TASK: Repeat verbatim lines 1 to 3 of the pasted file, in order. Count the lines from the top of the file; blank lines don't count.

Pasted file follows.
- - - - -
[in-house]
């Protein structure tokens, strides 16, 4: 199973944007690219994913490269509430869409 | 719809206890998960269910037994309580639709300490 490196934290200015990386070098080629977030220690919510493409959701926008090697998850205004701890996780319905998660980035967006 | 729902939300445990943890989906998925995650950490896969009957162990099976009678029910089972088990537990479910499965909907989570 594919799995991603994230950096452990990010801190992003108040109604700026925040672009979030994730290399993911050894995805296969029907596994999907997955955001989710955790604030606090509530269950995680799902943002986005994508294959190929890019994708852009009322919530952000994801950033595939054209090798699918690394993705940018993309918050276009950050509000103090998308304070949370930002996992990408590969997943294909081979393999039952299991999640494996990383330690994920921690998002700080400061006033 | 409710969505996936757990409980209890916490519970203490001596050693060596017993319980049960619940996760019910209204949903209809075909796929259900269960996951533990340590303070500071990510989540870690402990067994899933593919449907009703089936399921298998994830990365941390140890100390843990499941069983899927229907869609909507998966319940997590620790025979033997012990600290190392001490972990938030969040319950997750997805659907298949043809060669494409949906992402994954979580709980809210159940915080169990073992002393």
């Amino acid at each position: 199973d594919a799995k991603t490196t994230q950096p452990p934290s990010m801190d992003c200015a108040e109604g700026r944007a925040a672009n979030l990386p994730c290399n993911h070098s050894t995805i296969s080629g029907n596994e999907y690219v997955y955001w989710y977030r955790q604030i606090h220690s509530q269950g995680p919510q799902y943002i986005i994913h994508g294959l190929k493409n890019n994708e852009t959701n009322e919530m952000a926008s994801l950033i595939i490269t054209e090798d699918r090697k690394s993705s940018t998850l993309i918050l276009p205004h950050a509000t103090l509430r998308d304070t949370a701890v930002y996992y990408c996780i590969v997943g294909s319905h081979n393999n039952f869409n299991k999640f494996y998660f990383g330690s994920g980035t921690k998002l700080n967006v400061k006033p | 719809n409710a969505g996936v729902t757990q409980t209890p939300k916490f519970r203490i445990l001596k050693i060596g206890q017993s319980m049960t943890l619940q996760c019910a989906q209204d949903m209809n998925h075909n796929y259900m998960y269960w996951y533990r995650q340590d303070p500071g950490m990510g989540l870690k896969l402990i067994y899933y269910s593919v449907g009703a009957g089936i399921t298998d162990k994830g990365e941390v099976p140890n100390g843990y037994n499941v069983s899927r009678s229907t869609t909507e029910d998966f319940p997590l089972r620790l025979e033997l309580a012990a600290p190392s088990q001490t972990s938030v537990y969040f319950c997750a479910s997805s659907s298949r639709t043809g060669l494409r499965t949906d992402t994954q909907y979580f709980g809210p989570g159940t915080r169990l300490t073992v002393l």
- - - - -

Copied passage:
[in-house]
């Protein structure tokens, strides 16, 4: 199973944007690219994913490269509430869409 | 719809206890998960269910037994309580639709300490 490196934290200015990386070098080629977030220690919510493409959701926008090697998850205004701890996780319905998660980035967006 | 729902939300445990943890989906998925995650950490896969009957162990099976009678029910089972088990537990479910499965909907989570 594919799995991603994230950096452990990010801190992003108040109604700026925040672009979030994730290399993911050894995805296969029907596994999907997955955001989710955790604030606090509530269950995680799902943002986005994508294959190929890019994708852009009322919530952000994801950033595939054209090798699918690394993705940018993309918050276009950050509000103090998308304070949370930002996992990408590969997943294909081979393999039952299991999640494996990383330690994920921690998002700080400061006033 | 409710969505996936757990409980209890916490519970203490001596050693060596017993319980049960619940996760019910209204949903209809075909796929259900269960996951533990340590303070500071990510989540870690402990067994899933593919449907009703089936399921298998994830990365941390140890100390843990499941069983899927229907869609909507998966319940997590620790025979033997012990600290190392001490972990938030969040319950997750997805659907298949043809060669494409949906992402994954979580709980809210159940915080169990073992002393």
């Amino acid at each position: 199973d594919a799995k991603t490196t994230q950096p452990p934290s990010m801190d992003c200015a108040e109604g700026r944007a925040a672009n979030l990386p994730c290399n993911h070098s050894t995805i296969s080629g029907n596994e999907y690219v997955y955001w989710y977030r955790q604030i606090h220690s509530q269950g995680p919510q799902y943002i986005i994913h994508g294959l190929k493409n890019n994708e852009t959701n009322e919530m952000a926008s994801l950033i595939i490269t054209e090798d699918r090697k690394s993705s940018t998850l993309i918050l276009p205004h950050a509000t103090l509430r998308d304070t949370a701890v930002y996992y990408c996780i590969v997943g294909s319905h081979n393999n039952f869409n299991k999640f494996y998660f990383g330690s994920g980035t921690k998002l700080n967006v400061k006033p | 719809n409710a969505g996936v729902t757990q409980t209890p939300k916490f519970r203490i445990l001596k050693i060596g206890q017993s319980m049960t943890l619940q996760c019910a989906q209204d949903m209809n998925h075909n796929y259900m998960y269960w996951y533990r995650q340590d303070p500071g950490m990510g989540l870690k896969l402990i067994y899933y269910s593919v449907g009703a009957g089936i399921t298998d162990k994830g990365e941390v099976p140890n100390g843990y037994n499941v069983s899927r009678s229907t869609t909507e029910d998966f319940p997590l089972r620790l025979e033997l309580a012990a600290p190392s088990q001490t972990s938030v537990y969040f319950c997750a479910s997805s659907s298949r639709t043809g060669l494409r499965t949906d992402t994954q909907y979580f709980g809210p989570g159940t915080r169990l300490t073992v002393l």